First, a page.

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Dr. Timothy Clukey Produces CD on Tales of the Adirondacks

PLATTSBURGH, NY __ Dr. Timothy Clukey, assistant professor of communication at Plattsburgh State University of New York, has produced a compact disc that is the first in a series of audio pieces providing cultural documentation of regional folklore for the Adirondack North Country.

The CD, Campfire Tales of the Adirondack North Country , is a collection of tales, myths and legends told by the people who have investigated them.

"These recordings capture the mystique and history of the North Country by documenting the tales and legends of the area, including hauntings, executions and mysteries that have been passed down from generation to generation around the campfire," said Clukey.

Storytellers featured on the CD include: Plattsburgh City Court Judge and former Clinton County District Attorney Penelope Clute; Gordie Little, television and radio personality and columnist for the Press Republican; Chris Ortloff, New York State assemblyman; and Dr. Douglas Skopp, distinguished teaching professor of history.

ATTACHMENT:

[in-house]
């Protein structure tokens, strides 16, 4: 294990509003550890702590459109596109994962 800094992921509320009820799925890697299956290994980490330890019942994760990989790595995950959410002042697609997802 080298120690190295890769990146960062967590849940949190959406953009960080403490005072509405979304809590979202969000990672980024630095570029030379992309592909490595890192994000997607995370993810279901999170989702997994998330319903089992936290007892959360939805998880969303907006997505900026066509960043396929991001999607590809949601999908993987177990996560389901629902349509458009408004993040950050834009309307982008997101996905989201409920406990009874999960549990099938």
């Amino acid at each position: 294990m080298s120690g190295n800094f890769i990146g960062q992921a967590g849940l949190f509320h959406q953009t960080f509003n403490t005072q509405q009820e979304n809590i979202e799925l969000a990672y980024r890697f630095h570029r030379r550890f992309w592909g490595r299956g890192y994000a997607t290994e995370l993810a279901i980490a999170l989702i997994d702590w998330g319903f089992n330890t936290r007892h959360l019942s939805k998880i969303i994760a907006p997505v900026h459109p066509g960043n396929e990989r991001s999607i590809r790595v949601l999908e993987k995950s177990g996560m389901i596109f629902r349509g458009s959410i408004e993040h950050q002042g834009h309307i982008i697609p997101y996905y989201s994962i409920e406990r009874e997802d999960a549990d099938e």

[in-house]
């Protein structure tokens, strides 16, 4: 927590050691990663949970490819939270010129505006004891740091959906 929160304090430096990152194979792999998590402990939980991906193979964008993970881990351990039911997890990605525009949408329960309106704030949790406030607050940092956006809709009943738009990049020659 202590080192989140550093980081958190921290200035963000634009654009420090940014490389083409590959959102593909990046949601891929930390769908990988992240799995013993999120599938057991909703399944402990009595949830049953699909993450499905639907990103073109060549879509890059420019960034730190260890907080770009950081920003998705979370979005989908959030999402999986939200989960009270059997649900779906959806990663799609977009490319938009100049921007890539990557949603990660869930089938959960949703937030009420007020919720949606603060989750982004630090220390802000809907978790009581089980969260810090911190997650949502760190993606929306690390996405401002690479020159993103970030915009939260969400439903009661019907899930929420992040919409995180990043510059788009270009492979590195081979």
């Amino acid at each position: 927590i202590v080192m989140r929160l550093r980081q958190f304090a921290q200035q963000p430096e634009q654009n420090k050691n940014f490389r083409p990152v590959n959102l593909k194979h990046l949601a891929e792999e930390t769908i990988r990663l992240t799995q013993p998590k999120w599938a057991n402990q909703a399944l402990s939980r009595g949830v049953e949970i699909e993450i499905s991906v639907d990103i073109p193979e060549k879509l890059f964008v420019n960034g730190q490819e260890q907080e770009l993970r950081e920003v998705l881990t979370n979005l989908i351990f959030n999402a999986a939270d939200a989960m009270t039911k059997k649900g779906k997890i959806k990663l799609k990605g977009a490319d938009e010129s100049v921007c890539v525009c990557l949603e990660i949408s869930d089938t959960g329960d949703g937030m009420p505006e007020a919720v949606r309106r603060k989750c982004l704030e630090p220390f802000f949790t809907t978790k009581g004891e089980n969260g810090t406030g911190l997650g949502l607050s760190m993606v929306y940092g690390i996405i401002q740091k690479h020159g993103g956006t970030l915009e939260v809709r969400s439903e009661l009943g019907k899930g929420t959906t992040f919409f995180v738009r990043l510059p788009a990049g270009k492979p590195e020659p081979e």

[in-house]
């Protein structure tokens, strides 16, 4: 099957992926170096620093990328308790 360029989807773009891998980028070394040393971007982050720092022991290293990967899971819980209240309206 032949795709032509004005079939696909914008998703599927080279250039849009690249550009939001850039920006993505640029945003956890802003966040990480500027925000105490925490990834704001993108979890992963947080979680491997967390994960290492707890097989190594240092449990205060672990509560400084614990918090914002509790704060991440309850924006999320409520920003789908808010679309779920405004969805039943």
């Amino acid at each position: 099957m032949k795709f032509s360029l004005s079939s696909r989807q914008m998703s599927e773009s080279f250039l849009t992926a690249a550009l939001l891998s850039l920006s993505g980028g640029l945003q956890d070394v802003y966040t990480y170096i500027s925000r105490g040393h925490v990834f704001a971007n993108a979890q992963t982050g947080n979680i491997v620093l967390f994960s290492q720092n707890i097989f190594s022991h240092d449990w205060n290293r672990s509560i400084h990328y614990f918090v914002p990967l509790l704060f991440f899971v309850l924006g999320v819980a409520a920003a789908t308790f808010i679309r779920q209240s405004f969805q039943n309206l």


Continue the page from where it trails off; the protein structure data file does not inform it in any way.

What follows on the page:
"The idea for this CD came while I was completing research for a segment of Digital Audio Recording Applications, an advanced audio production course, that I teach in the fall," said Clukey. "I began contacting people in the area. My goal was to capture regional folklore as told by people in the area who have researched these stories."

Clukey said that the process of putting the CD together was intriguing, and that he discovered many things from everyone he interviewed.

"Dr. Skopp recounted stories from the many 'haunted' portions of the campus, reaching back to the early 1900s," he said. "Penelope Clute had completed extensive  research into public executions and strongly stated a case for a public hanging that involved a miscarriage of justice back in the 1800s."

Clukey began his work on the project last May and completed final production in late August. He is currently doing research on stories from some of the more mountainous areas of the region, which he hopes to explore further over the summer.

Portions of the CD have been aired on North Country Public Radio (WSLU-FM).

"I'm very proud of the CD," said Clukey. "I contextualized it to reflect the type of stories that were being told -- tales, myths and legends of the area, the kind of thing you tell while sitting around a campfire."

To learn more about the CD or to hear a sample, go to www.freewebs.com/ campfiretales

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